Friday, June 15, 2012

Bank of England working to improve transparency of structured finance securities

In his Mansion House speech, Sir Mervyn King described why the structured finance market closed at the beginning of the financial crisis, what the Bank of England is doing to try to restart it and why the Bank of England does not purchase these securities for its own portfolio.
adverse selection greatly increases the risk of credit losses, especially in areas such as small business or mortgage loans where only the originator of the loan can easily understand its quality. 
It was precisely for this reason that markets in securitised loans of this type closed in 2007. 
The Bank has been working with others to see if the transparency of such instruments could be improved sufficiently to support greater market activity. 
But adverse selection remains a deterrent to issuance, and purchases by the public sector would represent a real risk to taxpayers.
Regular readers know that blindly betting on the contents of a brown paper bag, which is the equivalent of investing in structured finance securities, is very risky.  You don't know what you own and therefore are susceptible to being sold a security backed by collateral selected with an adverse bias.

Regular readers also know that the solution for eliminating adverse selection is, while protecting borrower confidentiality, to provide all the information collected by both the loan originator and servicer on an observable event basis.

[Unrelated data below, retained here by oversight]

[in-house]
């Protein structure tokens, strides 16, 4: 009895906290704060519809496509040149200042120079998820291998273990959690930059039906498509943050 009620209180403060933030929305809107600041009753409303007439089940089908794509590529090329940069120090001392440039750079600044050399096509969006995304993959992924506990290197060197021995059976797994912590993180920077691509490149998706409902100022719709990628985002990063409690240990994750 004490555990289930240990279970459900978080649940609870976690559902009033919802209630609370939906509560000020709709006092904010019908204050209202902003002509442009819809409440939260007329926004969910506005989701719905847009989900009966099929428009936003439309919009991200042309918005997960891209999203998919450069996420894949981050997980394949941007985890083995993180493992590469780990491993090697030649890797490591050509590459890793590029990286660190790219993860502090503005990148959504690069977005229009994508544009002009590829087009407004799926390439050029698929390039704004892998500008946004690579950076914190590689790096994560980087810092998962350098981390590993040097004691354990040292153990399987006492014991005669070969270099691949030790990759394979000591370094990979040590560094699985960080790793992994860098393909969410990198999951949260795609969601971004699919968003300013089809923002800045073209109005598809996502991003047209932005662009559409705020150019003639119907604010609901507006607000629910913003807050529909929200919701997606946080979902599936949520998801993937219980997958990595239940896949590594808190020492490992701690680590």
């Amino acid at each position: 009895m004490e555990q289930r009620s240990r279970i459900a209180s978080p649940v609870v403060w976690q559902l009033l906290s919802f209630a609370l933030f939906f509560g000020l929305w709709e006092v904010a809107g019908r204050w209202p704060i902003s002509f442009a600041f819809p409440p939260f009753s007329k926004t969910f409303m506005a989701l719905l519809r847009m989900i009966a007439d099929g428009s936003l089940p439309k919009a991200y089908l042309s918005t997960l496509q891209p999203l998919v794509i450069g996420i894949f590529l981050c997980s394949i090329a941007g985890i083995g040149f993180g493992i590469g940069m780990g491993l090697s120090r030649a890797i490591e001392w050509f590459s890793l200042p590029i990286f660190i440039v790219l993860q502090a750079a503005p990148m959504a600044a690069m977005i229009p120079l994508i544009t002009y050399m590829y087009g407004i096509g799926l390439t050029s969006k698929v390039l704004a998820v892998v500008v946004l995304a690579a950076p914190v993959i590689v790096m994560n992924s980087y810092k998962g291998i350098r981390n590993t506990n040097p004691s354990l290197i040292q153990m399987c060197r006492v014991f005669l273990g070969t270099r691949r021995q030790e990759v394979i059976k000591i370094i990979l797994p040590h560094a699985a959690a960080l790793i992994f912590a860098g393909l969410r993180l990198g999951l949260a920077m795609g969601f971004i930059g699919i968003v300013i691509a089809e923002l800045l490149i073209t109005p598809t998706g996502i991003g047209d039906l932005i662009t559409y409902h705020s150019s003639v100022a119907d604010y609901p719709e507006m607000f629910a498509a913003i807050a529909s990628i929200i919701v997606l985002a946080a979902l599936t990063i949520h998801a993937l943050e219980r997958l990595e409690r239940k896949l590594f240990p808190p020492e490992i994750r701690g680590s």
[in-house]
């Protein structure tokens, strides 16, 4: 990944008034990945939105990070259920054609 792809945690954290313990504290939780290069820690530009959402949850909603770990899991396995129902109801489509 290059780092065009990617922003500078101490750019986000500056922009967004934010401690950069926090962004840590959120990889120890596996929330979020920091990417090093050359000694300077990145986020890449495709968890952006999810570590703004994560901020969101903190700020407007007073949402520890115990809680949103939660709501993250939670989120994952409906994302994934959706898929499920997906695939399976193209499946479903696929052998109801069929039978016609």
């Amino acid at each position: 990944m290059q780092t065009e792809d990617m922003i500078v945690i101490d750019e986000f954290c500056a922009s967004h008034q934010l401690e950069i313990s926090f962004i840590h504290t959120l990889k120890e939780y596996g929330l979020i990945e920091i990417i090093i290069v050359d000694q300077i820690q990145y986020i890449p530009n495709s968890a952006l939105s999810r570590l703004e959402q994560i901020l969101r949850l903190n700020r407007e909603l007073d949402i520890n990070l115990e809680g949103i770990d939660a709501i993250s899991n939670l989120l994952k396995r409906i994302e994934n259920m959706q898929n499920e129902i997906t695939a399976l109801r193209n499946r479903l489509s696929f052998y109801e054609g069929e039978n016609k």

This is the data that is necessary so that market participants can independently assess the individual loans.  It is the equivalent of putting the loans into a clear plastic bag.

Without observable event based reporting, structured finance securities have no transparency.

Why would investors want to buy opaque, high risk securities when they have other alternatives that are transparent with lower risk?

The simple fact that the structured finance market has been effectively closed since 2007 tells an observer that investors are not interested in buying opaque, high risk securities.  If the issuers want the market to reopen, they are going to have to make it transparent and provide observable event based reporting.

It is also interesting that the Bank of England is working with others, not including your humble blogger, to see if transparency can be improved sufficiently to support greater market activity.

This implies an incremental approach to improving transparency hoping that the buyers' strike will end while the sell-side continues to reap the benefits of opacity.  All these benefits come down to the sell-side using opacity to take advantage of the buy-side.

This incremental approach to improving transparency also implies that there is some logical stopping point in providing loan-level disclosure between the industry's current once per month or less frequent disclosures and observable event based reporting.

The Brown Paper Bag Challenge easily shows that there is no logical stopping point.

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